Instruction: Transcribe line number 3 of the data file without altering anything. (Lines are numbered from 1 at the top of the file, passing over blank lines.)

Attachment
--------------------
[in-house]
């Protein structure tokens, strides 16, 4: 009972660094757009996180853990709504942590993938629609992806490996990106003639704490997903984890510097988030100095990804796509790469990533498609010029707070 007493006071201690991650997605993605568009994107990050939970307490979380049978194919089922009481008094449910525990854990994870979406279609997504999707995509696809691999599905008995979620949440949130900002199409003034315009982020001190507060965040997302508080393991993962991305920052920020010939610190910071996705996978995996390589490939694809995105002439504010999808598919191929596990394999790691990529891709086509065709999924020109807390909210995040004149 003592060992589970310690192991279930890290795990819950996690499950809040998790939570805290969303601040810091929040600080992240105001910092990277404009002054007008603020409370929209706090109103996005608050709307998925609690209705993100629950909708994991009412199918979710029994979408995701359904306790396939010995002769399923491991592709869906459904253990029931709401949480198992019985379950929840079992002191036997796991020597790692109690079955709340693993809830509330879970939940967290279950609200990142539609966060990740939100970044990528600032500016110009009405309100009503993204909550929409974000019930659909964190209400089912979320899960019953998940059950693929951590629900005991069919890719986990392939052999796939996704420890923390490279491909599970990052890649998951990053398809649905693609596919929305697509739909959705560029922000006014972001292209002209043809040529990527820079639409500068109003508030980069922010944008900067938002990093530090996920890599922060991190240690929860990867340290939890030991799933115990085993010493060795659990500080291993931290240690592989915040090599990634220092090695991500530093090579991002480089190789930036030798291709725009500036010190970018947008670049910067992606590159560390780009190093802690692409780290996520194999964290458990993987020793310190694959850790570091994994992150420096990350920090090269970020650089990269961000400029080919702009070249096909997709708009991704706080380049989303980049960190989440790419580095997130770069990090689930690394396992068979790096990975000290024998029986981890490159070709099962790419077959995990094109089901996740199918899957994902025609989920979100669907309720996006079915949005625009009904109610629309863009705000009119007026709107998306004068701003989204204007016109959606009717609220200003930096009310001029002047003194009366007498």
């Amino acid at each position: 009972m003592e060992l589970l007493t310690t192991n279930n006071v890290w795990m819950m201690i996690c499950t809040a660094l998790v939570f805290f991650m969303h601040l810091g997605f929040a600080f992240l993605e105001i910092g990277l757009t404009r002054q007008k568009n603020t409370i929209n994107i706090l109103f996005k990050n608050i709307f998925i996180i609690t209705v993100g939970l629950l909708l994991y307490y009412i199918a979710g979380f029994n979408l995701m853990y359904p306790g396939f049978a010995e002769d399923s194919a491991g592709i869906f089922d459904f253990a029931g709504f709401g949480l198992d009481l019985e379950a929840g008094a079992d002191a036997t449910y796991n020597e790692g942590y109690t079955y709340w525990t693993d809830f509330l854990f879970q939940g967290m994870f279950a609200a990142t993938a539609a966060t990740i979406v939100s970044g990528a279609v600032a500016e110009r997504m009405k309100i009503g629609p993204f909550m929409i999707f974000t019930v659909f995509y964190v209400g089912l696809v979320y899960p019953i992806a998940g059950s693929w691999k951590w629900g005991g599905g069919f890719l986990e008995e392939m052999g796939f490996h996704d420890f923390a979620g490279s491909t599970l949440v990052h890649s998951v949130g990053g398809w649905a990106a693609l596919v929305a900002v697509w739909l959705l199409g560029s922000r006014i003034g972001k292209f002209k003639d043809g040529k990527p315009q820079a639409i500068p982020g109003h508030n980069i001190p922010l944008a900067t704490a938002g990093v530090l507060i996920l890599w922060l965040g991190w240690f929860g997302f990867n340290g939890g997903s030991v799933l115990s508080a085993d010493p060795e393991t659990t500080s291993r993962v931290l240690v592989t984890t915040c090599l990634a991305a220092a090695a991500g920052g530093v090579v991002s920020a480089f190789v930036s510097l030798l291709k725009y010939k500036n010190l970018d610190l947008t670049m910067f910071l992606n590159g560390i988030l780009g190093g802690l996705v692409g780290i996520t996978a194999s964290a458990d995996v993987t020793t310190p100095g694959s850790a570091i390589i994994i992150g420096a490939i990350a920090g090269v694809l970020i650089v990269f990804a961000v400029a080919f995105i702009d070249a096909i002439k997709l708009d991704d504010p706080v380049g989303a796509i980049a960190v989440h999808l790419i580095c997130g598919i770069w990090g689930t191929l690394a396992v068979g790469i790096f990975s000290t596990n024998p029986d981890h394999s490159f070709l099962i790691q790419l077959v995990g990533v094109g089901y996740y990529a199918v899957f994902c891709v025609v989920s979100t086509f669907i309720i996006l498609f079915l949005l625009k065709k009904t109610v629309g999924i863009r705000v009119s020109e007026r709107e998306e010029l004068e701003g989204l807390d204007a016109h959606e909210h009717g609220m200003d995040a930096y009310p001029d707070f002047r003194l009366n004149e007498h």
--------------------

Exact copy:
């Amino acid at each position: 009972m003592e060992l589970l007493t310690t192991n279930n006071v890290w795990m819950m201690i996690c499950t809040a660094l998790v939570f805290f991650m969303h601040l810091g997605f929040a600080f992240l993605e105001i910092g990277l757009t404009r002054q007008k568009n603020t409370i929209n994107i706090l109103f996005k990050n608050i709307f998925i996180i609690t209705v993100g939970l629950l909708l994991y307490y009412i199918a979710g979380f029994n979408l995701m853990y359904p306790g396939f049978a010995e002769d399923s194919a491991g592709i869906f089922d459904f253990a029931g709504f709401g949480l198992d009481l019985e379950a929840g008094a079992d002191a036997t449910y796991n020597e790692g942590y109690t079955y709340w525990t693993d809830f509330l854990f879970q939940g967290m994870f279950a609200a990142t993938a539609a966060t990740i979406v939100s970044g990528a279609v600032a500016e110009r997504m009405k309100i009503g629609p993204f909550m929409i999707f974000t019930v659909f995509y964190v209400g089912l696809v979320y899960p019953i992806a998940g059950s693929w691999k951590w629900g005991g599905g069919f890719l986990e008995e392939m052999g796939f490996h996704d420890f923390a979620g490279s491909t599970l949440v990052h890649s998951v949130g990053g398809w649905a990106a693609l596919v929305a900002v697509w739909l959705l199409g560029s922000r006014i003034g972001k292209f002209k003639d043809g040529k990527p315009q820079a639409i500068p982020g109003h508030n980069i001190p922010l944008a900067t704490a938002g990093v530090l507060i996920l890599w922060l965040g991190w240690f929860g997302f990867n340290g939890g997903s030991v799933l115990s508080a085993d010493p060795e393991t659990t500080s291993r993962v931290l240690v592989t984890t915040c090599l990634a991305a220092a090695a991500g920052g530093v090579v991002s920020a480089f190789v930036s510097l030798l291709k725009y010939k500036n010190l970018d610190l947008t670049m910067f910071l992606n590159g560390i988030l780009g190093g802690l996705v692409g780290i996520t996978a194999s964290a458990d995996v993987t020793t310190p100095g694959s850790a570091i390589i994994i992150g420096a490939i990350a920090g090269v694809l970020i650089v990269f990804a961000v400029a080919f995105i702009d070249a096909i002439k997709l708009d991704d504010p706080v380049g989303a796509i980049a960190v989440h999808l790419i580095c997130g598919i770069w990090g689930t191929l690394a396992v068979g790469i790096f990975s000290t596990n024998p029986d981890h394999s490159f070709l099962i790691q790419l077959v995990g990533v094109g089901y996740y990529a199918v899957f994902c891709v025609v989920s979100t086509f669907i309720i996006l498609f079915l949005l625009k065709k009904t109610v629309g999924i863009r705000v009119s020109e007026r709107e998306e010029l004068e701003g989204l807390d204007a016109h959606e909210h009717g609220m200003d995040a930096y009310p001029d707070f002047r003194l009366n004149e007498h």